City Council put restrictions on group homes, or so-called “halfway houses,” in town last week with a unanimous vote, an effort to deter anyone looking to open one.
The decision came Tuesday, just weeks after neighbors near what was going to be a group home in the area of Plum Way near Santa Cruz Boulevard in Chowchilla expressed their ire to council on April 28. The residents said they were unhappy that low-risk offenders would be living so close to where their children play every day.
MAKE IT DIFFICULT FOR THEM TO COME TO THIS COMMUNITY
Councilman Richard Walker
The ordinance requires that anyone looking to open a home, which are used to try to help a person on probation learn to become a productive citizen, must gain approval from the city’s Planning Commission. The commission could decide if the home qualifies for a conditional use permit, which the city can revoke.
Laura Crane, Chowchilla’s city attorney, said the city cannot legally prohibit all group homes. She said the homes that cater to people who have drug problems are protected, because recovering drug users are considered disabled.
“There are state laws protecting people from being discriminated against, so we’re not allowed to touch that,” she said.
The Plum Way house was part of a plan from a Merced pastor, who said he has since pulled the plug after the neighbors objected. His group home, like others, would have been for men released under Assembly Bill 109, also known as the State Prison Realignment Act.
Passed in October 2011, the realignment act transferred responsibility for nonviolent, nonsexual, less serious offenders from the state to the counties to reduce overpopulation in the state’s prisons, authorities have said.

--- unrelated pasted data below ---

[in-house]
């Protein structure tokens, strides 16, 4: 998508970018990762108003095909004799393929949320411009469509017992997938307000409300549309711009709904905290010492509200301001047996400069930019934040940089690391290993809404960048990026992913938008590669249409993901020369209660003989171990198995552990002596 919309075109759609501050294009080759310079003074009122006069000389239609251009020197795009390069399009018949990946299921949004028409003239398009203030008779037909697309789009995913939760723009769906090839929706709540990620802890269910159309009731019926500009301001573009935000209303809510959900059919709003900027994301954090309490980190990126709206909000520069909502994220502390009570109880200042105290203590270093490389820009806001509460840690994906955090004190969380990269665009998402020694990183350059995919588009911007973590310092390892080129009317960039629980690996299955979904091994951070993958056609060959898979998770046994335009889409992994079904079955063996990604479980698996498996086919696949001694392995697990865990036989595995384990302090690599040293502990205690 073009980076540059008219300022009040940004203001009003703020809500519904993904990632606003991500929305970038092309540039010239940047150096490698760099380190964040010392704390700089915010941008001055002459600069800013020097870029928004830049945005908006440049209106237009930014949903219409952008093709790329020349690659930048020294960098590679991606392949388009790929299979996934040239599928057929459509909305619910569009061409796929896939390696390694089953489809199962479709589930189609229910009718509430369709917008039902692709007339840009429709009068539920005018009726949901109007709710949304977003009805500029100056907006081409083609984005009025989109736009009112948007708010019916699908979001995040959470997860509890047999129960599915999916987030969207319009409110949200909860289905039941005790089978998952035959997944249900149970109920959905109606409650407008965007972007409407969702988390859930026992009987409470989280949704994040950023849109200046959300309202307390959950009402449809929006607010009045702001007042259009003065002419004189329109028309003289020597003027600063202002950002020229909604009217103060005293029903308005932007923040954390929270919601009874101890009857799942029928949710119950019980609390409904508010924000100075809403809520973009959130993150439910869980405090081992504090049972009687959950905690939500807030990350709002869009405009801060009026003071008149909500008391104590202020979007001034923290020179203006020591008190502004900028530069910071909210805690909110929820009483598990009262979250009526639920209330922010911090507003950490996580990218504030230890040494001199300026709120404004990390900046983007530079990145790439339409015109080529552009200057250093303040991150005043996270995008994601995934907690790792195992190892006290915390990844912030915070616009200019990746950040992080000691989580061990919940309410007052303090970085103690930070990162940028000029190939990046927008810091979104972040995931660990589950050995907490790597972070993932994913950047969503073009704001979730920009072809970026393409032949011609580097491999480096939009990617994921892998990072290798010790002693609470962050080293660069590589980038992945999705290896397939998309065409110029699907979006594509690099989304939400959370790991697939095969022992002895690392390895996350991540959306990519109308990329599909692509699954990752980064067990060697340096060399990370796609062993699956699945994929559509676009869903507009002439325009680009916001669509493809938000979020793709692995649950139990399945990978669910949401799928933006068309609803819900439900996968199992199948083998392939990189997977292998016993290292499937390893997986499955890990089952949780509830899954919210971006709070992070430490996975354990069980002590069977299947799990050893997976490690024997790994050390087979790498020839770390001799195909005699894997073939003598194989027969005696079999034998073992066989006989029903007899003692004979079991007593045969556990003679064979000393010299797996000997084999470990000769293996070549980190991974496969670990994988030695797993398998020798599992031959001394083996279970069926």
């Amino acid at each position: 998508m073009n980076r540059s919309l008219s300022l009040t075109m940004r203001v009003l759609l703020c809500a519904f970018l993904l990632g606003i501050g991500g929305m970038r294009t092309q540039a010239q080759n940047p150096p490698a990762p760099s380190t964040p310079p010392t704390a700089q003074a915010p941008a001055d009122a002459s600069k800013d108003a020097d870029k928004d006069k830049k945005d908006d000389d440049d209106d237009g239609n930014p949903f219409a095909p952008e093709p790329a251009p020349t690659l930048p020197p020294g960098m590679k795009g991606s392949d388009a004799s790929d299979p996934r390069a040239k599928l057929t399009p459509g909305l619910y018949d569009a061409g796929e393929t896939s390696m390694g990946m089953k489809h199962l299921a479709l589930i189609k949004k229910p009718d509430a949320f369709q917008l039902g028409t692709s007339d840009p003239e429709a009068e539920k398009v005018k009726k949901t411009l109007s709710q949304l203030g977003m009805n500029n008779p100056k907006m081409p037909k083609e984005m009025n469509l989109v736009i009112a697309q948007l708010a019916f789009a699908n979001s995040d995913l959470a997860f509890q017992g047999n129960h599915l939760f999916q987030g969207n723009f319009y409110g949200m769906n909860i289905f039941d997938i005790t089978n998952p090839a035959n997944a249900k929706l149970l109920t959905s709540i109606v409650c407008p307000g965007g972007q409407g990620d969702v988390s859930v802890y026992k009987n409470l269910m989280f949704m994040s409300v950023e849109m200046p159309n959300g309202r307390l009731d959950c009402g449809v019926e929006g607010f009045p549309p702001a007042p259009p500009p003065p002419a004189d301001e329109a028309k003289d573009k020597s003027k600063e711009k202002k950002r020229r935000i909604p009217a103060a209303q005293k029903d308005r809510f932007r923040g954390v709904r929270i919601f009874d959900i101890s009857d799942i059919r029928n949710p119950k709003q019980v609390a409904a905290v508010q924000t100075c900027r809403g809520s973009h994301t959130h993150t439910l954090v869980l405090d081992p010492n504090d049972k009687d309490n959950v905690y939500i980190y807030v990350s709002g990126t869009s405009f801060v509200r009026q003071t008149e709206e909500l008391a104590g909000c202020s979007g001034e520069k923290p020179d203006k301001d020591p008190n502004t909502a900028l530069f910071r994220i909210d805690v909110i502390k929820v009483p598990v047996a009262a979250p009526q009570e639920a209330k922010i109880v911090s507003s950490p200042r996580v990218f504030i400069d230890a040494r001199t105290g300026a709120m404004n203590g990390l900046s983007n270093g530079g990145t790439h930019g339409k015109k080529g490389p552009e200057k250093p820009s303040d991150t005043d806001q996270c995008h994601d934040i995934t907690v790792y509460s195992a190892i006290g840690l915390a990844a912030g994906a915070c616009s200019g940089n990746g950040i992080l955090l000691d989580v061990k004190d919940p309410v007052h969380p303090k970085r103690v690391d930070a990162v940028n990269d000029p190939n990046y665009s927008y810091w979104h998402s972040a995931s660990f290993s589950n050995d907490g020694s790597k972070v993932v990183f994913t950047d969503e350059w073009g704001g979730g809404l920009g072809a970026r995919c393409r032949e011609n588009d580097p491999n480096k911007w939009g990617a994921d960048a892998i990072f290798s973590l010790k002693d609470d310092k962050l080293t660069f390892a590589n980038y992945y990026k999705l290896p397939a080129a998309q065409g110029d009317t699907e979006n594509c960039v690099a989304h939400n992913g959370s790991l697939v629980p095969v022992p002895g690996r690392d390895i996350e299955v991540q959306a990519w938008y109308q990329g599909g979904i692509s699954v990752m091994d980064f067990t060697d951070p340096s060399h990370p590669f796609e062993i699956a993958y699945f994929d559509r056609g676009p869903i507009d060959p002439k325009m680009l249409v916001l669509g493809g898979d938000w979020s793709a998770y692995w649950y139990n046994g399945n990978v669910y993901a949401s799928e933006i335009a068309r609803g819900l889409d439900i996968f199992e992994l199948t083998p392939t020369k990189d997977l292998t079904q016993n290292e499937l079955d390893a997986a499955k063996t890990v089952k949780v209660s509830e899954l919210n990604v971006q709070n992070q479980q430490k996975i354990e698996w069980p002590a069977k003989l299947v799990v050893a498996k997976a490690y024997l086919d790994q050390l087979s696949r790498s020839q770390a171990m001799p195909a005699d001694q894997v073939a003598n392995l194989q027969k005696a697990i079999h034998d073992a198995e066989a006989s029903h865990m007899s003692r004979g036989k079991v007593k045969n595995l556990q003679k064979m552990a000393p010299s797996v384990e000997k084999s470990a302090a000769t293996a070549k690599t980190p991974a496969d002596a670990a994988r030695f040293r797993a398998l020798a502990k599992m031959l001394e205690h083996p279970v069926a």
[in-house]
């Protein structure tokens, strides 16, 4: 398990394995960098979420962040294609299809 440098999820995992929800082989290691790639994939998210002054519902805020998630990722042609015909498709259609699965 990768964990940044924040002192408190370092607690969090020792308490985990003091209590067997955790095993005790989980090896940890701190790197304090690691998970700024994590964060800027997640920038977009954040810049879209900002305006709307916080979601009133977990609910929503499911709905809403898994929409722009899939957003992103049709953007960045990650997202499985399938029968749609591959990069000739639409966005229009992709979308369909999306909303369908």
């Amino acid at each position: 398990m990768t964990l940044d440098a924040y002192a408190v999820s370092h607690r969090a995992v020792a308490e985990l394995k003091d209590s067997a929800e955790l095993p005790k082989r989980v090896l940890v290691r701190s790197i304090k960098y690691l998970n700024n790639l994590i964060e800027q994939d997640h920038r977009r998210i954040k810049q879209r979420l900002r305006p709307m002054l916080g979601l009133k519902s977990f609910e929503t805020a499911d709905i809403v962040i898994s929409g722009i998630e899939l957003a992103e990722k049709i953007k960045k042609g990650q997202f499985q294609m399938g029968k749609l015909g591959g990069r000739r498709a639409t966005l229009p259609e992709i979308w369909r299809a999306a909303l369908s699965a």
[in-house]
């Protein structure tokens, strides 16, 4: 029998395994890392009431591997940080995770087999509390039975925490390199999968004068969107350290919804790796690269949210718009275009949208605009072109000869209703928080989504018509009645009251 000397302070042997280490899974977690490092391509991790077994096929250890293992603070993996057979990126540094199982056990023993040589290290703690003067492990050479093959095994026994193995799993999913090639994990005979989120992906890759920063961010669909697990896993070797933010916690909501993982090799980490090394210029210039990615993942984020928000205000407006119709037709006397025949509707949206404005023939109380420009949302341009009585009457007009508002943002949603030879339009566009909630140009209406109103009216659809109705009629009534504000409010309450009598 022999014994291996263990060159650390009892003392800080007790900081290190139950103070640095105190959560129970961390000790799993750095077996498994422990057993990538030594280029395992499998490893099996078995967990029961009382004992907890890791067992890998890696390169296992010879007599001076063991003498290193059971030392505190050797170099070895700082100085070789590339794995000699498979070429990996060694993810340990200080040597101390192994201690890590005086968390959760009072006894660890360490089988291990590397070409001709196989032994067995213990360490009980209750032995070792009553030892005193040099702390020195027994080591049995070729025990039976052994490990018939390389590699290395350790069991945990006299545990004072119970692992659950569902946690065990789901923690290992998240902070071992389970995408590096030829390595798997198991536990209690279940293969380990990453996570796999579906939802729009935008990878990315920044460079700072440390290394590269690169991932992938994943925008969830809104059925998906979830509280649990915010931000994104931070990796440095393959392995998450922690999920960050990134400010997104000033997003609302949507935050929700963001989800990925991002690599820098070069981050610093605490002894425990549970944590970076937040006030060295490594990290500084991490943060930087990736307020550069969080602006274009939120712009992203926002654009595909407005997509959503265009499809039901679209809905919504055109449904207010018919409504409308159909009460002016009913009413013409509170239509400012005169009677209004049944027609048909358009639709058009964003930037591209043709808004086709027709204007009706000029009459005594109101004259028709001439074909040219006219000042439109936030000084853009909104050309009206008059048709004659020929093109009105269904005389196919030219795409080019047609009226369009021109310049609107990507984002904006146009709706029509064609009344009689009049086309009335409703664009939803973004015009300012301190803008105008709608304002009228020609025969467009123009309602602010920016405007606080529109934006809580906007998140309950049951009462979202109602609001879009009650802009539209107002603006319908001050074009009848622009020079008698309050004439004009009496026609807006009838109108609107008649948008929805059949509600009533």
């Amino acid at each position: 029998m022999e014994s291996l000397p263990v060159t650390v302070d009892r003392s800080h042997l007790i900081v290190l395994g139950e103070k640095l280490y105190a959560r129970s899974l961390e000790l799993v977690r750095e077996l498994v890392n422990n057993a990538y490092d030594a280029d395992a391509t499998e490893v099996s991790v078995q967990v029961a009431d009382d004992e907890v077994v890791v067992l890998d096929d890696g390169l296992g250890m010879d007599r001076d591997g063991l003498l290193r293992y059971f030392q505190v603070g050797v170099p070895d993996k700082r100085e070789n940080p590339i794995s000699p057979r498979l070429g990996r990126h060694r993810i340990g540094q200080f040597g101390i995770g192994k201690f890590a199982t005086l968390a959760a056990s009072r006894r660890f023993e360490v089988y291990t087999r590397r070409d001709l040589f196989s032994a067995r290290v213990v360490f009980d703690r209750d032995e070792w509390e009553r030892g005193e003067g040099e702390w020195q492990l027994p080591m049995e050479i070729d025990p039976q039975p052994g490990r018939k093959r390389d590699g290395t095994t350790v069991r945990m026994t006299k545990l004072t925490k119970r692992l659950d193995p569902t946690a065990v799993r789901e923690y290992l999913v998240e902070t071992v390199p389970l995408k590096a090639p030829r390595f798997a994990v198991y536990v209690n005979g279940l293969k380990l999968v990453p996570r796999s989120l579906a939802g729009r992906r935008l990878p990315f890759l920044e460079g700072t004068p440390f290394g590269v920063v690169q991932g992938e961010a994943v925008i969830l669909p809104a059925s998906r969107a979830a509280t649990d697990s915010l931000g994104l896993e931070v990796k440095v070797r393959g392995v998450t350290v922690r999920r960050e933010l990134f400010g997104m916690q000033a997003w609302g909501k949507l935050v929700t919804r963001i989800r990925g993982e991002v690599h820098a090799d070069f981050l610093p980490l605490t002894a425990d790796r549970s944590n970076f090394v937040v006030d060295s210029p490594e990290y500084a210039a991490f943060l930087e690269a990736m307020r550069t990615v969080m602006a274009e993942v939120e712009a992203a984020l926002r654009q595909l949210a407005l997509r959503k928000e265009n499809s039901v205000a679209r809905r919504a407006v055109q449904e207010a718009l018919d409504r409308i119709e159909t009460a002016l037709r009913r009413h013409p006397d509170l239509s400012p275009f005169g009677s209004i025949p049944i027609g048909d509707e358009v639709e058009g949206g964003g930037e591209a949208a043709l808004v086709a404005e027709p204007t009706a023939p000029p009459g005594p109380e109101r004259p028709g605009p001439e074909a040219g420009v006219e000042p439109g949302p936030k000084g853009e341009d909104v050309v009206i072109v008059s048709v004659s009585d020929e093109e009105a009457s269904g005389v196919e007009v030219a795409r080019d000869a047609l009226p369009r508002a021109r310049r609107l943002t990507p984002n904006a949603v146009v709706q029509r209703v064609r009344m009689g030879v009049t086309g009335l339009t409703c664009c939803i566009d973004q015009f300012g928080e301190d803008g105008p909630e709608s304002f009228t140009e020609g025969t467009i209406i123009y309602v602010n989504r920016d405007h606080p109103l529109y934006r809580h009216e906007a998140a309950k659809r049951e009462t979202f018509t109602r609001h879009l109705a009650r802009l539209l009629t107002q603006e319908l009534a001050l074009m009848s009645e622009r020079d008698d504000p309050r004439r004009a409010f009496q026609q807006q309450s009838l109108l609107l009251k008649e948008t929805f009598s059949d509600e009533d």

Funding for homes and the programs they provide was approved by voters in 2012 as part of Prop 30. The money is funneled through the counties in the state.
Chowchilla’s ordinance puts a number of restrictions on where the homes can go, assuming they are the type of home that is not protected by state law. Under the permit process, homeowners within a 5,000-foot radius of the group home would be notified.
I’M AS OK AS I CAN POSSIBLY BE WITH IT
Shannon Smith, 31, of Chowchilla
Councilman Richard Walker said the council made the ordinance as restrictive as possible to deter group homes that cater to people on probation.
“The best we can do is regulate these types of homes so that we can mitigate any real damages that they might do to our community,” he said. “Make it difficult for them to come to this community.”
Shannon Smith, 31, of Chowchilla was one of several homeowners who pushed council to put restrictions on group homes. She said she wished the council could further restrict group homes, but understood that state law prohibits that.
She supported the council’s decision. “I’m as OK as I can possibly be with it,” she said.
|Chowchilla News Day
Please follow us.